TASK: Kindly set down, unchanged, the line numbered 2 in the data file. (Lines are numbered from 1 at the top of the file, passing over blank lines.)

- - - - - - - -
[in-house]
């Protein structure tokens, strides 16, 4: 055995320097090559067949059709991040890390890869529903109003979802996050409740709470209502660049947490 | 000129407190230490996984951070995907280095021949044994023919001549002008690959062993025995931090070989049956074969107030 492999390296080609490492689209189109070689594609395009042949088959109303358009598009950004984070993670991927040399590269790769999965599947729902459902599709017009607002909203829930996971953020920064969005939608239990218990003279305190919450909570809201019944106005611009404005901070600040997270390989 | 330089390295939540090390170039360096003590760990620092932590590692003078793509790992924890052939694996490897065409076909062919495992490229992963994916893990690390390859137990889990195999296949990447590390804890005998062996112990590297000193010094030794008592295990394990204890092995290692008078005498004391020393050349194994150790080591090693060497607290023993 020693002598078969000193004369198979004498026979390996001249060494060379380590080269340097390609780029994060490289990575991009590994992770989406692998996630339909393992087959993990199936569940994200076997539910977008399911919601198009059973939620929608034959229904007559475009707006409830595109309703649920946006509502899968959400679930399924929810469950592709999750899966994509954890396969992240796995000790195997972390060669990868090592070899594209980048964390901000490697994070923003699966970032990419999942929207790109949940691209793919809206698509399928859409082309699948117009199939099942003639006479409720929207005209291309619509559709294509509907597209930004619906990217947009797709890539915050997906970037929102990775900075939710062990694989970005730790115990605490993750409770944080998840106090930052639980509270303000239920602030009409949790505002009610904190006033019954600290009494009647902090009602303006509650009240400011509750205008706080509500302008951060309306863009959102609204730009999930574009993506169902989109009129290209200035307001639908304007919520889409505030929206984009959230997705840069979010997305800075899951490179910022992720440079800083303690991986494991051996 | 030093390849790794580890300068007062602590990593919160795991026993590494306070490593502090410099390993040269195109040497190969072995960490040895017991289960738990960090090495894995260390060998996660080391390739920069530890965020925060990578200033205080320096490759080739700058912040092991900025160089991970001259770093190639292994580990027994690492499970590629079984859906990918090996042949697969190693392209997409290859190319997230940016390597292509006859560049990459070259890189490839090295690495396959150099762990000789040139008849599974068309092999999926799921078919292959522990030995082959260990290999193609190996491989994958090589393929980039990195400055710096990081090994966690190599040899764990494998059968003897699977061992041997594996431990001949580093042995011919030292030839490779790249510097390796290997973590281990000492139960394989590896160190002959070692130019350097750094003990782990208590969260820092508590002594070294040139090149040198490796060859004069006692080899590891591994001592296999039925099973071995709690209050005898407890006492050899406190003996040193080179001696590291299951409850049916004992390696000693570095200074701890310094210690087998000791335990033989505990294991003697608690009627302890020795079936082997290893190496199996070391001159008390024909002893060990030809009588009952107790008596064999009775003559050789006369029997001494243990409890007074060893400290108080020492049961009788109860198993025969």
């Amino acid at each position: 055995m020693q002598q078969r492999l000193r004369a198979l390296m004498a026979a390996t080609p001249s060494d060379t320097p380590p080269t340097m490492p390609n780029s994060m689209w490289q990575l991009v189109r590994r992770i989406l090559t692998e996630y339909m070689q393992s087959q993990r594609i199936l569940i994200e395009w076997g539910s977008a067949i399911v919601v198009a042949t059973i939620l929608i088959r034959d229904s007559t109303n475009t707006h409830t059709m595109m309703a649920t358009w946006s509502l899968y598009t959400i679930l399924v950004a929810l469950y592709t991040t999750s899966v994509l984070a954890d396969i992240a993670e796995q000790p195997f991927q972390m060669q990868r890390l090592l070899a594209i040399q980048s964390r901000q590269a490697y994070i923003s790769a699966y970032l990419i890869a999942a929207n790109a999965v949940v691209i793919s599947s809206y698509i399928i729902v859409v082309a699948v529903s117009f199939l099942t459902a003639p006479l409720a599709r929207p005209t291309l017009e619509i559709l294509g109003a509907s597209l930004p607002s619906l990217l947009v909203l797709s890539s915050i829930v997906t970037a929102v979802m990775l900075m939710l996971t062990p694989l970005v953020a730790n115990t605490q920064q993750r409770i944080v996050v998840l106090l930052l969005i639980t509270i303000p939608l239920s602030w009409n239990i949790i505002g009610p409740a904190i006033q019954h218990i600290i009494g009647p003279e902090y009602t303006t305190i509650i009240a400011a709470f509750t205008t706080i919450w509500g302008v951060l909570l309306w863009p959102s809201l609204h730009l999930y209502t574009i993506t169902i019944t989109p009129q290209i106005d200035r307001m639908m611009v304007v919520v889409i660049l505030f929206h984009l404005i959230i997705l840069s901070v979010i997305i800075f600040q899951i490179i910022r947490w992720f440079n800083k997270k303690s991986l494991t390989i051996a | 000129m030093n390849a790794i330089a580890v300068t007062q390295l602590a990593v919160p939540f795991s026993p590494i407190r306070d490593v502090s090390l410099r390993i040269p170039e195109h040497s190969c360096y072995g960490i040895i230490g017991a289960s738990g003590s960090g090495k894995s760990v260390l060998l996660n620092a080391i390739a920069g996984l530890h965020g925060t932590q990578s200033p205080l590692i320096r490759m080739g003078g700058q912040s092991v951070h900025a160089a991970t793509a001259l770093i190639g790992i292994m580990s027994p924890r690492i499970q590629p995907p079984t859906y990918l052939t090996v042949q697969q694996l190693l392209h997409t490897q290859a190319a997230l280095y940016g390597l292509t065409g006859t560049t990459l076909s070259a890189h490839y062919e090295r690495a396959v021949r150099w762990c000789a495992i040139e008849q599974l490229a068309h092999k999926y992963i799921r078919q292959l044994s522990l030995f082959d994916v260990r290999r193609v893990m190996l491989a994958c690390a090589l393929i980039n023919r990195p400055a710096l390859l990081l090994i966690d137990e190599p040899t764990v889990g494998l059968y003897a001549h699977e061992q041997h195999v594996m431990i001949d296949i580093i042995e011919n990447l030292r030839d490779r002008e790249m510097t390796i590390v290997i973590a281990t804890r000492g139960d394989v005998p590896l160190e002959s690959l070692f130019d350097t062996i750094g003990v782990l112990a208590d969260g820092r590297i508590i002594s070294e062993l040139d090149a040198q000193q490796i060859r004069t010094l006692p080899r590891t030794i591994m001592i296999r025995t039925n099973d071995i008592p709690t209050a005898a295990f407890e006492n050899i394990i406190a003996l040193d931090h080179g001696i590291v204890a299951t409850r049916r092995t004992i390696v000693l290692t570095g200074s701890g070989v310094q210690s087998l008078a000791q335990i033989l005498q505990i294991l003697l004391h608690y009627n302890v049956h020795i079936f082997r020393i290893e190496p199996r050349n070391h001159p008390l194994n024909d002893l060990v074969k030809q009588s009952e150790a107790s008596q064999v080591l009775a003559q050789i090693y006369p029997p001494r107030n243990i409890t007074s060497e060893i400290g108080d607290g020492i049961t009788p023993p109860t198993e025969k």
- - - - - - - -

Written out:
């Protein structure tokens, strides 16, 4: 055995320097090559067949059709991040890390890869529903109003979802996050409740709470209502660049947490 | 000129407190230490996984951070995907280095021949044994023919001549002008690959062993025995931090070989049956074969107030 492999390296080609490492689209189109070689594609395009042949088959109303358009598009950004984070993670991927040399590269790769999965599947729902459902599709017009607002909203829930996971953020920064969005939608239990218990003279305190919450909570809201019944106005611009404005901070600040997270390989 | 330089390295939540090390170039360096003590760990620092932590590692003078793509790992924890052939694996490897065409076909062919495992490229992963994916893990690390390859137990889990195999296949990447590390804890005998062996112990590297000193010094030794008592295990394990204890092995290692008078005498004391020393050349194994150790080591090693060497607290023993 020693002598078969000193004369198979004498026979390996001249060494060379380590080269340097390609780029994060490289990575991009590994992770989406692998996630339909393992087959993990199936569940994200076997539910977008399911919601198009059973939620929608034959229904007559475009707006409830595109309703649920946006509502899968959400679930399924929810469950592709999750899966994509954890396969992240796995000790195997972390060669990868090592070899594209980048964390901000490697994070923003699966970032990419999942929207790109949940691209793919809206698509399928859409082309699948117009199939099942003639006479409720929207005209291309619509559709294509509907597209930004619906990217947009797709890539915050997906970037929102990775900075939710062990694989970005730790115990605490993750409770944080998840106090930052639980509270303000239920602030009409949790505002009610904190006033019954600290009494009647902090009602303006509650009240400011509750205008706080509500302008951060309306863009959102609204730009999930574009993506169902989109009129290209200035307001639908304007919520889409505030929206984009959230997705840069979010997305800075899951490179910022992720440079800083303690991986494991051996 | 030093390849790794580890300068007062602590990593919160795991026993590494306070490593502090410099390993040269195109040497190969072995960490040895017991289960738990960090090495894995260390060998996660080391390739920069530890965020925060990578200033205080320096490759080739700058912040092991900025160089991970001259770093190639292994580990027994690492499970590629079984859906990918090996042949697969190693392209997409290859190319997230940016390597292509006859560049990459070259890189490839090295690495396959150099762990000789040139008849599974068309092999999926799921078919292959522990030995082959260990290999193609190996491989994958090589393929980039990195400055710096990081090994966690190599040899764990494998059968003897699977061992041997594996431990001949580093042995011919030292030839490779790249510097390796290997973590281990000492139960394989590896160190002959070692130019350097750094003990782990208590969260820092508590002594070294040139090149040198490796060859004069006692080899590891591994001592296999039925099973071995709690209050005898407890006492050899406190003996040193080179001696590291299951409850049916004992390696000693570095200074701890310094210690087998000791335990033989505990294991003697608690009627302890020795079936082997290893190496199996070391001159008390024909002893060990030809009588009952107790008596064999009775003559050789006369029997001494243990409890007074060893400290108080020492049961009788109860198993025969």